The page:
JONESBORO, Ark. – The police department installed its first SkyCop camera system Wednesday in Jonesboro and it’s now live, being monitored and recorded, JPD said.
The location of the first is the area of Cedar Heights and Melrose. Shootings and break-ins have been reported in the area at a much higher rate than other areas in town. North Jonesboro, where the intersection is located, has suffered regular instances of shootings in 2019.
But the hope is that with back-up from technology, criminals will think twice.
They’re called SkyCop cameras. They’re new to Jonesboro but our neighbors in Memphis have been experimenting with them for years. The company touts its success without virtually any mention of flaws. Several reports show modest improvements.
An Action News 5 investigation found that in the first 90 days of use, five out of seven districts using SkyCop camera systems showed a reduction in crime. The report did not have year-over-year crime estimates but a 2009 case study cited by SkyCop on their website said the city saw a 10-percent reduction in crime.
In Blytheville, police told Region 8 News a SkyCop camera had caused less accidents to take place at a crash-prone intersection.
They’re not cheap, though. Pole cameras start at $5,500 each. Cities can receive grants but it is still a premium price for security cameras that is paid for by public money.
The cameras in Jonesboro record to a cloud-based system, said Sally Smith with JPD. It will be stored for 30 days and then deleted. She also said it will be monitored live from several locations including the police department and dispatch.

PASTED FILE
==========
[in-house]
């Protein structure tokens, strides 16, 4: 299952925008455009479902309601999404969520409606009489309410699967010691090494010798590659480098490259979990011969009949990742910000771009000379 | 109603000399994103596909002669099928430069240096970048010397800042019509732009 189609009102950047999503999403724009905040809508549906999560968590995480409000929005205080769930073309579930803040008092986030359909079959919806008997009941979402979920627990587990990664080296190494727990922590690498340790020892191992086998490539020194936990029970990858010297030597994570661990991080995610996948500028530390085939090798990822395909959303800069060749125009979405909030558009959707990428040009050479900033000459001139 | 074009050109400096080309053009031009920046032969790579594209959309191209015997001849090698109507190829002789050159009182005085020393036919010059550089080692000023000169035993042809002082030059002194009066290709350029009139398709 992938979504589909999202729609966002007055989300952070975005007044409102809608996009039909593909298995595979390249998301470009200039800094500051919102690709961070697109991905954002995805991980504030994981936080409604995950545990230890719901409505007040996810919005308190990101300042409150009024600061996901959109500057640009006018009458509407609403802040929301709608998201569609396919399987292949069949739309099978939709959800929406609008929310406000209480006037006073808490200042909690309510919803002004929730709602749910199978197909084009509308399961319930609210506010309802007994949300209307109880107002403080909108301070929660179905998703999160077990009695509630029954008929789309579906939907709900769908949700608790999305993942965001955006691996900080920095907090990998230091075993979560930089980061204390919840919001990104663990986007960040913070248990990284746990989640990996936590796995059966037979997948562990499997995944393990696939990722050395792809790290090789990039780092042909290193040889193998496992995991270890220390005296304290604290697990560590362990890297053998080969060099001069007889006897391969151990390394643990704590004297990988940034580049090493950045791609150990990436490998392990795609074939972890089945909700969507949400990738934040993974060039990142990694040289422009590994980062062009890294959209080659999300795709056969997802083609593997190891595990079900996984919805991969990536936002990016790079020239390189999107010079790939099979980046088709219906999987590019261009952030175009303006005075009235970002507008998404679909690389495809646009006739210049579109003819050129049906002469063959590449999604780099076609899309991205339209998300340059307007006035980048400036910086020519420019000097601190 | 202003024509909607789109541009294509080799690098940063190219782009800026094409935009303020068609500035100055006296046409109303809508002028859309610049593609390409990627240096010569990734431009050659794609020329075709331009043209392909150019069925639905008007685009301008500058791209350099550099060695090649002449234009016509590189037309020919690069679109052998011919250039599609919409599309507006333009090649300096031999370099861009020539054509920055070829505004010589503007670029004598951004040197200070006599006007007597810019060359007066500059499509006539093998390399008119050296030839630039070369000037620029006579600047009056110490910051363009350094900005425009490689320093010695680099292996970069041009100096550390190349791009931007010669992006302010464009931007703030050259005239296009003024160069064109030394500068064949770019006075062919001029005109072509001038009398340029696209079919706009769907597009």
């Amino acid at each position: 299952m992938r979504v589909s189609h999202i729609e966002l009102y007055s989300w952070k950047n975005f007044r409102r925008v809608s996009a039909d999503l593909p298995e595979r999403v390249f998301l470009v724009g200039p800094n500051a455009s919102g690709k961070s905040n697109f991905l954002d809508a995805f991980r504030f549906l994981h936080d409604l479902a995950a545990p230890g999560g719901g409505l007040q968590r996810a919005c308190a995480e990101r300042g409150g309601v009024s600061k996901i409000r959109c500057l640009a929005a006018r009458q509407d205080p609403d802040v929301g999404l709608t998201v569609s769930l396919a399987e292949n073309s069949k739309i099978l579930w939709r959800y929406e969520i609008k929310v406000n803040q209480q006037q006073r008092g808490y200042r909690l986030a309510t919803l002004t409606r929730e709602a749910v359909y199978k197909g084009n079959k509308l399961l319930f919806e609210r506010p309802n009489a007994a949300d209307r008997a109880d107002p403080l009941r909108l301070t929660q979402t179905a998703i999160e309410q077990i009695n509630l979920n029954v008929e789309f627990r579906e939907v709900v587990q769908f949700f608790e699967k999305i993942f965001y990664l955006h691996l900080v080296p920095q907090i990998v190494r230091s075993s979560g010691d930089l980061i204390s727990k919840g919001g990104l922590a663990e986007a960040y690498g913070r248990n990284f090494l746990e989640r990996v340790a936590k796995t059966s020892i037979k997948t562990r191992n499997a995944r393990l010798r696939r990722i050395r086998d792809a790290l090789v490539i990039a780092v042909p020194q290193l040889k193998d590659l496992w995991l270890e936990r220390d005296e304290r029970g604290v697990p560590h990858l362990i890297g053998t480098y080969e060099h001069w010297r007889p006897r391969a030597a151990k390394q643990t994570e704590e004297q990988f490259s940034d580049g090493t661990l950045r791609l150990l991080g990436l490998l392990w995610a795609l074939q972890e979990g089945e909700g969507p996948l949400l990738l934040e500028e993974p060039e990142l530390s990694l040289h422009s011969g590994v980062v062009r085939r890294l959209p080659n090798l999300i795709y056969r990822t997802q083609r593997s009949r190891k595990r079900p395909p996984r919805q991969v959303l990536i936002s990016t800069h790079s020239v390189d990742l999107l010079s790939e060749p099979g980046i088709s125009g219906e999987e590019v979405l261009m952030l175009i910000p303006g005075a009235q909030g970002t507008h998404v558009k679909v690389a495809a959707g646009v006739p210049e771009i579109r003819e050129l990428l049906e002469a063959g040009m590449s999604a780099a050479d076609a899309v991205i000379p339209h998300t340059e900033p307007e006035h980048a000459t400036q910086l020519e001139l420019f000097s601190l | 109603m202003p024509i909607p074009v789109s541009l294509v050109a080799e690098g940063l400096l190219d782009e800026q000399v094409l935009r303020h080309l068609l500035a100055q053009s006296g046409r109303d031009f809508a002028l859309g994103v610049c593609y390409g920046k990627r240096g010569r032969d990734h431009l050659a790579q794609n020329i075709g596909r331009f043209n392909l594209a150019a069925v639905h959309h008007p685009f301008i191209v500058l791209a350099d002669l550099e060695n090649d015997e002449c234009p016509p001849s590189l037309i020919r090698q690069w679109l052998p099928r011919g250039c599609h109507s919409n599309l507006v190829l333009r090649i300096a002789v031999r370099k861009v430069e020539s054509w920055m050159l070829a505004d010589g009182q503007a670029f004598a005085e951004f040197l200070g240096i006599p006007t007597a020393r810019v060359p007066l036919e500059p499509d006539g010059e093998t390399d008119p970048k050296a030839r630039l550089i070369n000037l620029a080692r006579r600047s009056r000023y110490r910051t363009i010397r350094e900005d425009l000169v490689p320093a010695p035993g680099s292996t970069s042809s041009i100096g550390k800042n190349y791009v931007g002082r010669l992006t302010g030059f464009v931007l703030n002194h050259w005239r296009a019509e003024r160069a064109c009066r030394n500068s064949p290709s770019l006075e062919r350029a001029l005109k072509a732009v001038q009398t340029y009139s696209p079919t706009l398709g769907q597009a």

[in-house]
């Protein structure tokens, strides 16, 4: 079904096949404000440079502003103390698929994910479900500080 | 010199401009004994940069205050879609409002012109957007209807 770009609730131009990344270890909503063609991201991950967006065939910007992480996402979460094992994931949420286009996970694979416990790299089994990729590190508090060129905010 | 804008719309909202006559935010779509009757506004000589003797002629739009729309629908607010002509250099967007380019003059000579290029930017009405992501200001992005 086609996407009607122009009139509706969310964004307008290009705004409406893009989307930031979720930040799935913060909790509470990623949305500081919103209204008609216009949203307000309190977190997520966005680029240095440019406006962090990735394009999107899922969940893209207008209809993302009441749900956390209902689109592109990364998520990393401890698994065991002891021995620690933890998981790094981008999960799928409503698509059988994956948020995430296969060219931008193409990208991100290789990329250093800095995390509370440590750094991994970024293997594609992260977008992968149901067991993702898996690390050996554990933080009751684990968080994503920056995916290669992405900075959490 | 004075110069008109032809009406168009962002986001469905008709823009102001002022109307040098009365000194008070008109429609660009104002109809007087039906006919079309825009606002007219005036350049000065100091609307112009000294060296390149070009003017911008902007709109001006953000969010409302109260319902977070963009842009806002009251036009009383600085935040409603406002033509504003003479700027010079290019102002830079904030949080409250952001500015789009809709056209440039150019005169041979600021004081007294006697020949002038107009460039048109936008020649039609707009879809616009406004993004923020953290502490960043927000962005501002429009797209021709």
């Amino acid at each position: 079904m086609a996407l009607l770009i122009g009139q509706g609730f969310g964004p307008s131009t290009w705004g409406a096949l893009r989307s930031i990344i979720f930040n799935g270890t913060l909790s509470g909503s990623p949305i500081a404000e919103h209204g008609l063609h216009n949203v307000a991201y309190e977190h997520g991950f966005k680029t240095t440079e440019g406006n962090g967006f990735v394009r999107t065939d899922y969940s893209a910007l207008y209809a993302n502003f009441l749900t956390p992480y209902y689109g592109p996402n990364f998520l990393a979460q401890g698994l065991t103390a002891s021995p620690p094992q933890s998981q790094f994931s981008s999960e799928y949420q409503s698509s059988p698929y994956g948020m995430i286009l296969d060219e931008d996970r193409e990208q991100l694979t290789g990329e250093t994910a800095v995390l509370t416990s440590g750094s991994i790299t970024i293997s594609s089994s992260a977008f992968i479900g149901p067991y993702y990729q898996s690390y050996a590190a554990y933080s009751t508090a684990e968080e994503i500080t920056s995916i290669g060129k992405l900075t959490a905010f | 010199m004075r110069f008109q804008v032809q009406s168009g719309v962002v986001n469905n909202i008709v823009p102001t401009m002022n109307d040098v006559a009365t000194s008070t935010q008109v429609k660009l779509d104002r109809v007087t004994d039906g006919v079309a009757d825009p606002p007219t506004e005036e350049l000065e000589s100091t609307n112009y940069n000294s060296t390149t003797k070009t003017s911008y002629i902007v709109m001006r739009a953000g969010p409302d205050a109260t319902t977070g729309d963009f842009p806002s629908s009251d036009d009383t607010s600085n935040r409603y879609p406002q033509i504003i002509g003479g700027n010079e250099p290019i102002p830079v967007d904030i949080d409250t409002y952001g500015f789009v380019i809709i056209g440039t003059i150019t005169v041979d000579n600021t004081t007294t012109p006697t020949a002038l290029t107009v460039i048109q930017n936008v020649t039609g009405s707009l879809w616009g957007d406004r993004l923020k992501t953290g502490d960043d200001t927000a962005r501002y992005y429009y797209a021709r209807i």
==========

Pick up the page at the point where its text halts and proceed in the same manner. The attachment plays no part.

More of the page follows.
A solid blue light will be most visible at night on the camera system. An option exists to set the light to blink for added visibility.
So do you have to worry about getting a ticket if you’re caught speeding? Probably not. They’re not traffic cameras, JPD posted on Facebook. However, should a driver have an accident near the camera, it could be reviewed to determine who was at fault, which might then lead to a citation.
The cameras are made by a Memphis-based company, SkyCop Inc. Their website, including promotional materials, is available here.
Can see these being shot up alot,if they brazen enough for robbery,murder,sexual assault,destroying public property won’t phase them a bit,about the only thing gonna help is manned and staffed substations with roving patrols in troubled areas,it’s obvious the neighborhoods struggling put a rv together and four patrol officers use it as a substation,active roll in the neighborhoods,move around but always be there,just around the next corner keep them guessing.